The 180 extra state houses to be made available in Northland will be a mixture of new builds and purchased ones with the majority to be in Whangārei.

Housing Minister Phil Twyford last week announced the Public Housing Plan that will see 6400 new homes built nationwide over the next four years, including 180 in Northland.

Social housing advocates in Northland said the plan was a good start and hoped more public houses were made available in the future.

Ministry of Social Development deputy chief executive for housing, Scott Gallacher, said 105 would be in Whangārei, 65 in the Far North District and 10 in Kaitaia.


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"Housing New Zealand will be building or purchasing 110 of the new homes. MSD will be working with community housing providers in the Far North, Kaipara and Whangārei districts to deliver the remaining 70 public housing places.

"Delivering these new public housing places is already under way. HNZ is building and acquiring developments across the Northland region, and MSD is actively engaging with a number of community housing providers who are exploring development options."

Gallacher said the Public Housing Plan was a start and there was more to be done to meet demand for public housing.

Over the next four years, MSD would work with Housing New Zealand, community housing providers, councils and developers to exceed their targets to deliver as many more housing places as they could, he said.

At the end of June this year, MSD was paying $298,908 a week in emergency housing special needs grants to keep people in motels around Northland.

That was an increase from the $188,639 the ministry paid at the end of March.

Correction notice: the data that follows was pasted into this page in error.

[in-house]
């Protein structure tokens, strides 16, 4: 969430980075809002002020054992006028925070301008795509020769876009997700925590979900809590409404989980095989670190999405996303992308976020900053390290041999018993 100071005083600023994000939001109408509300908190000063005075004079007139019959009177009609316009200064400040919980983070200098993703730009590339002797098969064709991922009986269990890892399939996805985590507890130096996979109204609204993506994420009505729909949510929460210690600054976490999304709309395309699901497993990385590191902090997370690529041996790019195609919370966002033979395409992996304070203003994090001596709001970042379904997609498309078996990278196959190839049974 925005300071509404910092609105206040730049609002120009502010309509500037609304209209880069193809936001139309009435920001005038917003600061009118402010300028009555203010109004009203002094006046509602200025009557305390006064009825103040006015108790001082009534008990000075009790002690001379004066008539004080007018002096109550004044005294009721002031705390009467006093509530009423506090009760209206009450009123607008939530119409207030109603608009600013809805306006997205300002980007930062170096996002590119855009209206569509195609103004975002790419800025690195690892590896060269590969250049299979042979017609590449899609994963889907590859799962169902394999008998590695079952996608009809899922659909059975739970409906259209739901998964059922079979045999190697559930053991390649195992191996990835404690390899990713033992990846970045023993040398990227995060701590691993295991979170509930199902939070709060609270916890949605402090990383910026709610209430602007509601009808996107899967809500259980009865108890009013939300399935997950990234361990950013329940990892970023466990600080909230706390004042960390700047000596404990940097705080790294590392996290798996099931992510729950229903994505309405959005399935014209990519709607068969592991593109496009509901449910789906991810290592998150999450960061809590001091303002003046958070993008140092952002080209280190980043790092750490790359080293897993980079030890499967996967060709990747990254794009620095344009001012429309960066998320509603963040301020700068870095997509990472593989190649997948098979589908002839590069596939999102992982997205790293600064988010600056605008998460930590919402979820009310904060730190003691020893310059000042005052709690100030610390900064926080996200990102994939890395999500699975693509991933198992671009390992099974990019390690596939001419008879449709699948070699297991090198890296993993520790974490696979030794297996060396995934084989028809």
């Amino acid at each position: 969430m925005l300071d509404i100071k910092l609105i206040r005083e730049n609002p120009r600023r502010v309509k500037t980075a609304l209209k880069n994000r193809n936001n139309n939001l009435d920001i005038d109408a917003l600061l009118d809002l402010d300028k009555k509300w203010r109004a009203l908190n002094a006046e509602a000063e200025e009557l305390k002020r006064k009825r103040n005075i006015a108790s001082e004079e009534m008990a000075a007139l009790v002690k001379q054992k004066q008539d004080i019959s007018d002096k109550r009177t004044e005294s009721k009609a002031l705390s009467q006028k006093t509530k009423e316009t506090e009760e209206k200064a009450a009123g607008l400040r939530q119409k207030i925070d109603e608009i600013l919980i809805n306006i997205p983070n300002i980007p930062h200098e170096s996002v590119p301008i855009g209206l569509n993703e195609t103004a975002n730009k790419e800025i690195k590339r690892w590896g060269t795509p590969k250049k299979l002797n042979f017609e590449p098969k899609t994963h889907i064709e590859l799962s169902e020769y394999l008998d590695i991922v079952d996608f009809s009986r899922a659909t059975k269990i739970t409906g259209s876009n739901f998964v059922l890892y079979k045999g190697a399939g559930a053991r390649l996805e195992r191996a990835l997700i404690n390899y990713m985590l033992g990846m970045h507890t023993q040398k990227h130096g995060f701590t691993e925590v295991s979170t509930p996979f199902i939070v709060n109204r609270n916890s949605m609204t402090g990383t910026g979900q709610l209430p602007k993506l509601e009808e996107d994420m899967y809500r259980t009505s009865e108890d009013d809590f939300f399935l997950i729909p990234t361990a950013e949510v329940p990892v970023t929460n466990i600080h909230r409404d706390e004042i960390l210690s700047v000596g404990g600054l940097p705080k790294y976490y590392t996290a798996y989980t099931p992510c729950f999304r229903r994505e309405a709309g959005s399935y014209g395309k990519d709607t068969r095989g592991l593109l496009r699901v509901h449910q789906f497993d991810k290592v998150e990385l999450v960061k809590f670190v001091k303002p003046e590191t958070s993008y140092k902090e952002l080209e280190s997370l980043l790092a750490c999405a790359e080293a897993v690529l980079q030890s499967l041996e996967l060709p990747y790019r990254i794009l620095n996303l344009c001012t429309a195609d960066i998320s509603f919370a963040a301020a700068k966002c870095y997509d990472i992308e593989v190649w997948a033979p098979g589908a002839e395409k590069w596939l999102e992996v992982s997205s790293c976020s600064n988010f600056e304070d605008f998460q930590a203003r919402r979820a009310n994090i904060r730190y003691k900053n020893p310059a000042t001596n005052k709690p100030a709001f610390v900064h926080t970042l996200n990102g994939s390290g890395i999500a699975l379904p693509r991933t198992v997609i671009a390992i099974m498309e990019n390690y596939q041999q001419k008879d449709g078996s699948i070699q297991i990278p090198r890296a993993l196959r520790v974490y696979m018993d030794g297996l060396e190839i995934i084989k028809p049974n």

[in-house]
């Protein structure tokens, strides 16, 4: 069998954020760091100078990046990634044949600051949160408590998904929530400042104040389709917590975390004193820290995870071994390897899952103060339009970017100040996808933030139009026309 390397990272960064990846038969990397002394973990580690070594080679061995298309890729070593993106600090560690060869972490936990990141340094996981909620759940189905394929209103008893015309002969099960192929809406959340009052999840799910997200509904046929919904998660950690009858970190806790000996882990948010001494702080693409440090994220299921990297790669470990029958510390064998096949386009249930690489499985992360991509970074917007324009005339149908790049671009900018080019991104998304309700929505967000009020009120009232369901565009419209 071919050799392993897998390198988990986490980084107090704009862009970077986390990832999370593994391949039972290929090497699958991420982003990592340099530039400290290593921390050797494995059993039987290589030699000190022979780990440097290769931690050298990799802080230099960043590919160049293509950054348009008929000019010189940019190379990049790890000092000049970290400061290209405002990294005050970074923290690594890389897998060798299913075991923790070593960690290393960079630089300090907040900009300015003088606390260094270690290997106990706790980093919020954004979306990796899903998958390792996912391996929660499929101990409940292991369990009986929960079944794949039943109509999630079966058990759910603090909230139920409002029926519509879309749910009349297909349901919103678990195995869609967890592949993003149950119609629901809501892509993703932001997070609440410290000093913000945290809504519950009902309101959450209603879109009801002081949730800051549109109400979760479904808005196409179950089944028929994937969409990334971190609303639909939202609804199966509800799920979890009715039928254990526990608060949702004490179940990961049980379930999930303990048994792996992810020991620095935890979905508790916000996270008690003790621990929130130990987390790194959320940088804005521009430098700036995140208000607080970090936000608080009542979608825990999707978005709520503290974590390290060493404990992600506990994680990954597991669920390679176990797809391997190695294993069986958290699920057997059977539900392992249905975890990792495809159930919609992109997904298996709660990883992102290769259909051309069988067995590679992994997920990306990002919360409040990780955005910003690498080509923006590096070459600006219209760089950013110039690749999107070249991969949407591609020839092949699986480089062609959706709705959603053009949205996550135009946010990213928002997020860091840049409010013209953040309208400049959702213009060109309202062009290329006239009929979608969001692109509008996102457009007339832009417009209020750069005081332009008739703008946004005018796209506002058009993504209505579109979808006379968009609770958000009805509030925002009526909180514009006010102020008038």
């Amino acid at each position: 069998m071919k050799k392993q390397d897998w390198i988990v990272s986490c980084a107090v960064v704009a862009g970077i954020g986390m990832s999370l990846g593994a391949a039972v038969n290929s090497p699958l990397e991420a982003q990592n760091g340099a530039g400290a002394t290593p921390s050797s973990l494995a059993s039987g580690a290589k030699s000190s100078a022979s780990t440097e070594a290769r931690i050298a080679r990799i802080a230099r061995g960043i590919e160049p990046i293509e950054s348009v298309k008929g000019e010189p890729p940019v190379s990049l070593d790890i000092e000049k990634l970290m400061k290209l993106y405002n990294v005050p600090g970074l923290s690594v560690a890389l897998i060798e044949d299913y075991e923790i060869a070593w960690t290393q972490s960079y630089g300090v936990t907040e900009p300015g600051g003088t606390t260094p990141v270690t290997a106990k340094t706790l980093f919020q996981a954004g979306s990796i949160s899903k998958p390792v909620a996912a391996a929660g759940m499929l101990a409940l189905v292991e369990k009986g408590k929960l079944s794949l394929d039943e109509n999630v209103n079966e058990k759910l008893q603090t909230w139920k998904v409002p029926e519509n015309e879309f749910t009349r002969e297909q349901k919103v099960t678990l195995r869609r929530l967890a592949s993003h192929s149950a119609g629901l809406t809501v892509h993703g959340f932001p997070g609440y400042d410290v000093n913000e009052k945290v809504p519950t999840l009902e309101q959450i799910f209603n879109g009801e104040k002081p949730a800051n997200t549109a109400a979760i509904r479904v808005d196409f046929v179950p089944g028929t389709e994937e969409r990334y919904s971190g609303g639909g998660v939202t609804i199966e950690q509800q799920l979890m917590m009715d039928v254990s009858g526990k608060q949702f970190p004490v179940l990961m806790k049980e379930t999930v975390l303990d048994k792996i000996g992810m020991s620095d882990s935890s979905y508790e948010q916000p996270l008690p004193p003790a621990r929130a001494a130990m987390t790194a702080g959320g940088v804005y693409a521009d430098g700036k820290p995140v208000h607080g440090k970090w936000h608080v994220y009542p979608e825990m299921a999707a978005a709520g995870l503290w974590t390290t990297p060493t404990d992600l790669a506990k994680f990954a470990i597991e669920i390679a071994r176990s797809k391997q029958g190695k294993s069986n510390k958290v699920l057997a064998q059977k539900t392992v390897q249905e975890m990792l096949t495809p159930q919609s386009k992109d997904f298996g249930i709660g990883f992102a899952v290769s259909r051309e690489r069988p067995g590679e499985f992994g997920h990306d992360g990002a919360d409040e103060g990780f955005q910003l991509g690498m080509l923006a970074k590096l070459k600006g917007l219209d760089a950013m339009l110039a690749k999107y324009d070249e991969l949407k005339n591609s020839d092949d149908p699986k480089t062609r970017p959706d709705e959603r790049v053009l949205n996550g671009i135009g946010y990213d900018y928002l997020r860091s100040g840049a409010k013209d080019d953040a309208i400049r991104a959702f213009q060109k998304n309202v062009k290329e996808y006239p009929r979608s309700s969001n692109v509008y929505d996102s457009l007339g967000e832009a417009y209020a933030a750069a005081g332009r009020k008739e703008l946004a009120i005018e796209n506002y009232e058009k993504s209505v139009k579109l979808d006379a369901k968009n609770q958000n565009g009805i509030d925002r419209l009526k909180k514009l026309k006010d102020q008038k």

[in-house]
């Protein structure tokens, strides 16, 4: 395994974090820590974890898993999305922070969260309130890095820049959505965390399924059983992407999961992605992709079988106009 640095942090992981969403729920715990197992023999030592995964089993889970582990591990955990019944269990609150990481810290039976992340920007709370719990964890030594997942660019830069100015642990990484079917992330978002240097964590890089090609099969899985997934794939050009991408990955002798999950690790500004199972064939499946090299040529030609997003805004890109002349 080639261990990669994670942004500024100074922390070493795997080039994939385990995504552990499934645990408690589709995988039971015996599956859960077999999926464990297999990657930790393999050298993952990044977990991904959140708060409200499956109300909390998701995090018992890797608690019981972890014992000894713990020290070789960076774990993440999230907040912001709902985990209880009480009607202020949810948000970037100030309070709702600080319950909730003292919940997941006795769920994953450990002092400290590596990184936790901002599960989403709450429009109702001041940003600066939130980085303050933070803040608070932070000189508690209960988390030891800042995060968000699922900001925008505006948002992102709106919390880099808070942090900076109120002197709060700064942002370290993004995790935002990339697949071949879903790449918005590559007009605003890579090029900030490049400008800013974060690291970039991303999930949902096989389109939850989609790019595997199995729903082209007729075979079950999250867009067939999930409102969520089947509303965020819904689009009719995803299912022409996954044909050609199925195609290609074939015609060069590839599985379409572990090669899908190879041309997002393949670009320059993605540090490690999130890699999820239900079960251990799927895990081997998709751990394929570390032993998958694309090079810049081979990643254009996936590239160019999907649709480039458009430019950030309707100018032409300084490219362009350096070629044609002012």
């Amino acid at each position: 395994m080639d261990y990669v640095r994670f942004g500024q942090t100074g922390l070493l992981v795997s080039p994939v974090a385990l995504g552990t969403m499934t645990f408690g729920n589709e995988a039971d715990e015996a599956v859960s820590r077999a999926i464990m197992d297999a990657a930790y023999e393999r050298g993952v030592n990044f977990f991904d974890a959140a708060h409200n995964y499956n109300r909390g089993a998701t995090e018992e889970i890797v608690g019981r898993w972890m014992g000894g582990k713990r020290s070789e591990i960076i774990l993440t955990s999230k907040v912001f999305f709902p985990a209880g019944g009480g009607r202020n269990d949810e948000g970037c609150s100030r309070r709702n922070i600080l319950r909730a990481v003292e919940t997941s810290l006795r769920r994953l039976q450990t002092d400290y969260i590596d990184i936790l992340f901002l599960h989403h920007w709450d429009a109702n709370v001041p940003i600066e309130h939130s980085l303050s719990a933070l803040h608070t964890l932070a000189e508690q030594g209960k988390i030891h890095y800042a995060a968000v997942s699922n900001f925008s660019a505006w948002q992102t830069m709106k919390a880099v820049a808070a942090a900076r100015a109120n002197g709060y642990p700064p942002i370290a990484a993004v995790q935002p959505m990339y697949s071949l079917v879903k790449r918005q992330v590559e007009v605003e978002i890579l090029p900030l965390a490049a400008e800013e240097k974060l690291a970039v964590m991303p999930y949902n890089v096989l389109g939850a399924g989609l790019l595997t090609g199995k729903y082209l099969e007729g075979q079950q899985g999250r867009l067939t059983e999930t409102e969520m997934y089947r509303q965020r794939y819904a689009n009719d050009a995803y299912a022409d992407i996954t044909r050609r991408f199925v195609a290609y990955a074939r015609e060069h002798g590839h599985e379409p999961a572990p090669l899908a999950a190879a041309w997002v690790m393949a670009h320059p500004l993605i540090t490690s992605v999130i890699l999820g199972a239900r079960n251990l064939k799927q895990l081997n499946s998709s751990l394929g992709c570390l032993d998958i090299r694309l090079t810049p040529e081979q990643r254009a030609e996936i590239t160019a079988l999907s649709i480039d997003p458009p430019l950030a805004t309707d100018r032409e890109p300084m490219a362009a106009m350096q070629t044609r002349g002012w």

There were 365 applicants on the social housing register, up from 328 in March.


In addition, MSD's weekly spend on accommodation supplements for 14,960 applicants at the end of June was $1,082,252— an increase of $9550 from the previous quarter.

The money was used to help people who were not in public housing with their rent, board or the cost of owning a house.

A further weekly payment of $170,513 as at the end of June went towards temporary additional support to cover essential living costs.

Whangārei social advocate Carol Peters said the Public Housing Plan was a step in the right direction and was to be applauded.

"The housing stock up here has been depleted in the last nine to 10 years so we're making up for that problem by building more public housing and we'd encourage more to be built.

"Our population is going up and we're also seeing more multi-family households. That's very much a norm these days so you can actually have 18 people in a house which is a health risk," Peters said.

Up to 20 families were applying for emergency housing in Whangārei each week and that number kept rising, she said.

There were many solutions to tackling the housing crisis and Peters hoped community groups could work with government agencies to achieve the desired outcomes.

Tai Tokerau Emergency Housing Trust chairman, Adrian Whale, said the government's latest housing plan was a great start and something that had been lacking for a long time.

"We've been a holding pen for a while and it's put a lot of pressure on us. The demand for temporary accommodation from single people to large families seem to be pretty steady."